Semester conversion
Effective fall 2013, RIT will convert its academic calendar from quarters to semesters. Each program and its associated courses have been sent to the New York State Department of Education for approval of the semester plan. For reference, the following charts illustrate the typical course sequence for this program in both quarters and semesters. Students should consult their academic advisers with questions regarding planning and course selection.

Biomedical sciences, BS degree, typical course sequence (quarters)

CourseQtr. Cr. Hrs.
First Year
1001-200, 259 Freshman Symposium 2
1001-201, 202, 203 General Biology I, II, III 9
1001-205, 206, 207 General Biology Lab I, II, III 3
1011-215, 216, 217 General and Analytical Chemistry I, II, III 10
1011-205, 206 Chemistry Principles I, II Lab 2
1011-227 General and Analytical Chemistry III Lab 1
1016-214, 215 Elementary Calculus I, II 6
  Wellness Education† 0
  Liberal Arts* 12
  First-Year Enrichment 2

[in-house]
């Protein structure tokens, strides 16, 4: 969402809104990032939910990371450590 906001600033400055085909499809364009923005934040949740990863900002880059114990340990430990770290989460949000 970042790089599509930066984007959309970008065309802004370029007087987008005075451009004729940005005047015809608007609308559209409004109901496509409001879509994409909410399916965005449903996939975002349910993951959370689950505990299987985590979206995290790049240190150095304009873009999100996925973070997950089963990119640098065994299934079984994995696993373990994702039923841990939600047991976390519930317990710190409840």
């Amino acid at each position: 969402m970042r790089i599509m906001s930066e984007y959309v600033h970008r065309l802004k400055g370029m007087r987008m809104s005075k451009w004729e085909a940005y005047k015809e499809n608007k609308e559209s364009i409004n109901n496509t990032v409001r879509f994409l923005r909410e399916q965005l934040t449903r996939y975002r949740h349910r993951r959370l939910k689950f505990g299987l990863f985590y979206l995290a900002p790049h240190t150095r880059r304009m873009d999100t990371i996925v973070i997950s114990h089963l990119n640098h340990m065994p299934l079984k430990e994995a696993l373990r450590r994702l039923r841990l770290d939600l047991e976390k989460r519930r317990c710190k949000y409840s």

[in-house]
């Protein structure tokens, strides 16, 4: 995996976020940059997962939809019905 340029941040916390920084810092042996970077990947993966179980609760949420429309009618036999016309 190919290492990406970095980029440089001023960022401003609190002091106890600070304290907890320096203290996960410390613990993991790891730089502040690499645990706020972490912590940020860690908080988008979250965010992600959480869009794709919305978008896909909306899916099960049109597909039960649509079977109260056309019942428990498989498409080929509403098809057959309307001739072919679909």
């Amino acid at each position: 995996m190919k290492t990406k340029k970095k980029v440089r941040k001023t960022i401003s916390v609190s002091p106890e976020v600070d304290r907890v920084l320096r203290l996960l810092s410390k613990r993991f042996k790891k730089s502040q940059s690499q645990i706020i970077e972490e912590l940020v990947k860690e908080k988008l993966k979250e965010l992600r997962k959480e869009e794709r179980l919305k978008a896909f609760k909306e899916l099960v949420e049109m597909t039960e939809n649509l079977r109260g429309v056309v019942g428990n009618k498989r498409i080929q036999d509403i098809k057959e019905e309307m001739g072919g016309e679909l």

Second Year
1001-311 Cell Biology 4
1001-350 Molecular Biology 4
1026-350, 360 Anatomy and Physiology I, II 10
1013-231, 232, 233 Organic Chemistry I, II, III 9
1013-235, 236, 237 Organic Chemistry I, II, III Lab 3
1016-319 Data Analysis I 4
  Science/Track Elective 4
  Liberal Arts* 12
Third Year
1017-211, 212, 213 College Physics I, II, III 12
  Science/Track Electives 16
  University-wide Electives 2-4
  Liberal Arts* 12
Fourth Year
  Science/Track Electives 24
  University-wide Electives 17
Total Quarter Credit Hours 180-182

* Please see Liberal Arts General Education Requirements for more information.

† Please see Wellness Education Requirement for more information.

Biomedical sciences, BS degree, typical course sequence (semesters), effective fall 2013

CourseSem. Cr. Hrs.
First Year
BIOL-101 General Biology I  3
BIOL-103 General Biology I Lab 1
CHMG-141 LAS Perspective 5: General and Analytical Chemistry I 3
CHMG-145 LAS Perspective 5: General and Analytical Chemistry I Lab 1
  LAS Foundation 1: First-Year Seminar 3